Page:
Style & Beauty

Hair Problems? No Problem

You can have beautiful hair, whatever changes the years may have brought

By Lola Augustine Brown

Photo: iStock/jacoblund.

We consulted with experts to get the best advice on how to love the hair you have and help it look its best.

Thin and Thinning Hair

“As your hair thins, you need to change the way your hair is cut, going for more solid lines, which create a feeling of higher density. You don’t want to layer too much—short layers especially are going to show more of your scalp,” says Jean Tremblay, the regional education manager for Wella Canada. “You may need layers to help with the shape of your hair, but not to the extent of compromising density.”

For Toronto-based freelance hair stylist Allison Kam, thinning hair is the biggest concern her male clients have. “I’ve had men try to cover it up or use products such as Rogaine to try to stop the thinning, but I think that with both male and female clients, what’s key is reassuring them that they can still look really amazing even if their hair is thinning,” she says.

There’s a range of great products available that will help add volume to your hair, from thickening shampoos and conditioners to styling creams and treatments that’ll leave hair looking sleek, gorgeous, and fuller.

Vichy’s Dercos Technique Densi-Solutions has a shampoo and thickening balm (a leave-in conditioner) that add volume ($22.95 each) and a “Hair Mass Thickening Concentrate” for extra fullness ($39.95).

Greying Hair

As our hair loses pigmentation, it isn’t just the change in colour that we have to deal with, but a change in texture that can mean we need to learn to style it differently.

“The first thing you need to do is change your shampoo and conditioner to a formulation that will help with the dryness,” says Annie Fournier, a stylist and co-owner of Studio Mademoiselle in Gatineau, QC. “I’d also recommend using a hair oil such as Kevin Murphy’s Young Again, which is a leave-in treatment that is deeply moisturizing for the hair.” You can find this product in salons for around $60, but it also comes in a travel size, so you needn’t lay out too much money to try it. Worried about oil making your hair greasy? Don’t be. Modern oils in beauty products are light and work wonders.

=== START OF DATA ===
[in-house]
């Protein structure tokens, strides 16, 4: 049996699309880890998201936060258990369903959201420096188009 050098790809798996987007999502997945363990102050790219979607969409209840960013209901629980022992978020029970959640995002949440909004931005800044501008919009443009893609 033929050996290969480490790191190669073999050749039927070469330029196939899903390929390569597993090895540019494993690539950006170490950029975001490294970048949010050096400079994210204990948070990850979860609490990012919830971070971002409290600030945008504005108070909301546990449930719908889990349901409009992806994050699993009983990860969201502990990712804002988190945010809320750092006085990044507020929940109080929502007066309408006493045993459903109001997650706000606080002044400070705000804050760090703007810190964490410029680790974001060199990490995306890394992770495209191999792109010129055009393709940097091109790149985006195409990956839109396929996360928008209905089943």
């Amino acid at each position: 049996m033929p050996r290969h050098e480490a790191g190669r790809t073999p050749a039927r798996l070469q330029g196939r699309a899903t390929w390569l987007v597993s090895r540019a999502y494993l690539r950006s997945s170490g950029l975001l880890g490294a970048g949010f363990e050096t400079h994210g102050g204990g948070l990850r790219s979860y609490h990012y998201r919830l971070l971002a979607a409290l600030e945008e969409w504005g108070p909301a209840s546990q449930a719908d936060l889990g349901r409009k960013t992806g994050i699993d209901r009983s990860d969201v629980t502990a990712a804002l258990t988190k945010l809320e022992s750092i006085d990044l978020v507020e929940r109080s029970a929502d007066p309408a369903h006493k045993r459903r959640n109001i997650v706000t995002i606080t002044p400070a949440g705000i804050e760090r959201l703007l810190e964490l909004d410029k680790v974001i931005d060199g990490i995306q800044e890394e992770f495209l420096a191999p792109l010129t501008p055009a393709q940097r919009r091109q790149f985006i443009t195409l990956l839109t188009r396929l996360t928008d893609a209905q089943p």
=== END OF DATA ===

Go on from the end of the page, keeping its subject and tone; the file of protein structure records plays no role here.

There’s no stopping the greys once they start coming in, so you need to learn to work with the changes in texture. “Some grey hairs will come in curly, or very straight, and not the same thickness—they don’t follow the rest of your hair,” Fournier says. “Your hairdresser is going to help you manage that. Don’t pluck them out, though; it will make texture problems even harder to deal with.”

Tempted to dye the grey away? You might be better off embracing it, or at least working with it even if you do want to colour your hair. “A lot of people have beautiful grey hair, and young people are paying to have their hair made that colour,” Fournier says, though she admits that most of her male clients just want to get rid of the grey—she tells them to keep it because it’s sexy. “Your stylist can put a nice rinse through to enhance the colour, but I wouldn’t advise that men use a home hair colour to erase the grey as it can look very dark and not at all natural.”